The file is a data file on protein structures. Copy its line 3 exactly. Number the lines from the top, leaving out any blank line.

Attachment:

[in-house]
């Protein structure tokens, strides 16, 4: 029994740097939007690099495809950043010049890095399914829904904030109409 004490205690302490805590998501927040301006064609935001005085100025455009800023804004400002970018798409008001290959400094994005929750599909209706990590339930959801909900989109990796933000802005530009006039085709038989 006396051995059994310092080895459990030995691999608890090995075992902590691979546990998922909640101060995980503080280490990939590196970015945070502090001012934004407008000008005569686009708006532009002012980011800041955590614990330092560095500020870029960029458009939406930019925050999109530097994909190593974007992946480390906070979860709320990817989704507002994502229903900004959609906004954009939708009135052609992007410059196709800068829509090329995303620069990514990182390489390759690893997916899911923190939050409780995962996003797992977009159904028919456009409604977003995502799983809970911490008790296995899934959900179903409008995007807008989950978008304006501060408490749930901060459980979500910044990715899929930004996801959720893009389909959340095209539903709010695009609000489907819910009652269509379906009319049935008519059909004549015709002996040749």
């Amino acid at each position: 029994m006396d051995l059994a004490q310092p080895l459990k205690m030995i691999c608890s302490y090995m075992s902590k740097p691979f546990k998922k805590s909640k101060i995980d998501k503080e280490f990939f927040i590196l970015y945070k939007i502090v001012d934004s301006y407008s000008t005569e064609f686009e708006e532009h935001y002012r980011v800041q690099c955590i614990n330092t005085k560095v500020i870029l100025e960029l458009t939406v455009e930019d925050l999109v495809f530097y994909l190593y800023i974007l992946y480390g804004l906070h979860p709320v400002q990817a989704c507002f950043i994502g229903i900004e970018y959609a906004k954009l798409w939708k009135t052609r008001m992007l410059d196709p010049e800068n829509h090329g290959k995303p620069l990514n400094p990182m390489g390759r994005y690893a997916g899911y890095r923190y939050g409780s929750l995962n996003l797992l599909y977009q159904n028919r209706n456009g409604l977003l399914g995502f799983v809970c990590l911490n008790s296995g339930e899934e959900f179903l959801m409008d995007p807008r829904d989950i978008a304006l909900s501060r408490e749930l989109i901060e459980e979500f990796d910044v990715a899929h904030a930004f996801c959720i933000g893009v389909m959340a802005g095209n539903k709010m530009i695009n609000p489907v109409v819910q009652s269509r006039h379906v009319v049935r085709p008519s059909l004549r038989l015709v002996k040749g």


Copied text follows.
């Amino acid at each position: 029994m006396d051995l059994a004490q310092p080895l459990k205690m030995i691999c608890s302490y090995m075992s902590k740097p691979f546990k998922k805590s909640k101060i995980d998501k503080e280490f990939f927040i590196l970015y945070k939007i502090v001012d934004s301006y407008s000008t005569e064609f686009e708006e532009h935001y002012r980011v800041q690099c955590i614990n330092t005085k560095v500020i870029l100025e960029l458009t939406v455009e930019d925050l999109v495809f530097y994909l190593y800023i974007l992946y480390g804004l906070h979860p709320v400002q990817a989704c507002f950043i994502g229903i900004e970018y959609a906004k954009l798409w939708k009135t052609r008001m992007l410059d196709p010049e800068n829509h090329g290959k995303p620069l990514n400094p990182m390489g390759r994005y690893a997916g899911y890095r923190y939050g409780s929750l995962n996003l797992l599909y977009q159904n028919r209706n456009g409604l977003l399914g995502f799983v809970c990590l911490n008790s296995g339930e899934e959900f179903l959801m409008d995007p807008r829904d989950i978008a304006l909900s501060r408490e749930l989109i901060e459980e979500f990796d910044v990715a899929h904030a930004f996801c959720i933000g893009v389909m959340a802005g095209n539903k709010m530009i695009n609000p489907v109409v819910q009652s269509r006039h379906v009319v049935r085709p008519s059909l004549r038989l015709v002996k040749g």